The early years of a child’s life can drastically impact their behaviour and way of living. From the bonds they form to their experiences with playtime and learning, each aspect of a child’s life can strongly affect their development. Early childhood development is concerned with the period of intellectual and emotional development usually from ages 0-8, a period that is crucially important in cognitive, emotional and physical development through to adulthood.
How can we contribute to early childhood development?
Early childhood development revolves around the understanding that a caring, nurture filled environment is crucial for a child’s growing up. Children who experience a lack of nurture can endure difficulties in their social skills and be more challenged at school, limiting their growth in adulthood as a result. Caring for young people’s mental wellness is just as important as looking after their body and physical health. Here, we talk you through why three simple methods can help nurture children and enhance their early development.
Being a bookworm when working with children is the best thing you could be. It’s never too soon to read aloud to babies (and we don’t mean Shakespearean novels), reading simple picture books together will be a comforting experience and slowly build up a love for stories. Hearing words and matching them with pictures kickstarts their communication skills by joining the dots and connects the two. This will be useful for when a child starts to learn how to speak and communicate for themselves and building up their own individual personality.
Creativity and imagination are more important traits than you may think. Letting children have an imagination allows them to problem solve and think for themselves, leading to more confidence as they grow and distinguishing who they are as a person. Vital skills are learned when children begin to play and social skills are enhanced when they play together, not to mention traits like empathy and kindness when interacting with playmates. A good amount of playtime when growing up can have such a positive impact on a person’s adulthood, with the ability to learn new skills and think creatively being more prominent in those that did.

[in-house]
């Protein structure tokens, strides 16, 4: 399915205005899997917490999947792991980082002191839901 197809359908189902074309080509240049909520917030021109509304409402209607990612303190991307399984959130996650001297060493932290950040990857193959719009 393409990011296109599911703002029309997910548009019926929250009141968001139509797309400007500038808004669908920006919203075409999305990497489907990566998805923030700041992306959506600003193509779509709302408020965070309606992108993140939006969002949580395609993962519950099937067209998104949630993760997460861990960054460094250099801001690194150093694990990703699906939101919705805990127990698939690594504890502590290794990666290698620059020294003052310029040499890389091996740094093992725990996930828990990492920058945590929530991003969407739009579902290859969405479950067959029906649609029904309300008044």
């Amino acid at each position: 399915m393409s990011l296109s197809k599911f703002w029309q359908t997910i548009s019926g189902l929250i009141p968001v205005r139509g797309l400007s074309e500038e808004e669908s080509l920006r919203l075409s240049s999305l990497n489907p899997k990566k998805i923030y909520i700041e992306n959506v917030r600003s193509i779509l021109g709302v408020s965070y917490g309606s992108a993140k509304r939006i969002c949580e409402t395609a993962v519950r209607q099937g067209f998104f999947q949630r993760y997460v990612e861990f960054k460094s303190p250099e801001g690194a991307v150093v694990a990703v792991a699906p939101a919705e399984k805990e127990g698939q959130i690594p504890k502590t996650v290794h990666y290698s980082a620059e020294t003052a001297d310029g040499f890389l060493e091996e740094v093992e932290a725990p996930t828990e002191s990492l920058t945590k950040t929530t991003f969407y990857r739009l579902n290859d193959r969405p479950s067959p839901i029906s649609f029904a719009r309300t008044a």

Saying no to TV!
We’re not saying that turning on the TV can be a sin when caring for a child, but it certainly shouldn’t be their main source of learning and entertainment. TV can never truly engage children the way that real life interaction can. Entertainment with carers provides communication between the child and the subject matter, with questions that can be answered in real time and can be personalised to that child’s personality or interest. Real life interaction is key for a child to use all senses and hear the voices of the bonds they will form when growing up.
TV isn’t just a simple trick to get children distracted so you can put dinner on the table, it can be seriously damaging. Staring at screens, wether that be TV, tablets or phones, contributes to sleep, attention span and even short-term memory loss when growing up.
According to a neuroscientific study regarding cognitive development, a baby’s brain forms new connections at a rate of more than one million per second; the fastest in a person’s life. With this knowledge, we should treat young children with the nurture and respect they need to enhance their learning and thus, their future.
Our Early Childhood Development & Learning degree is available at CU Coventry, CU London and CU Scarborough campuses. The course has been designed to develop careers in the early years sector, working with children to create a rewarding career or contributing to important research.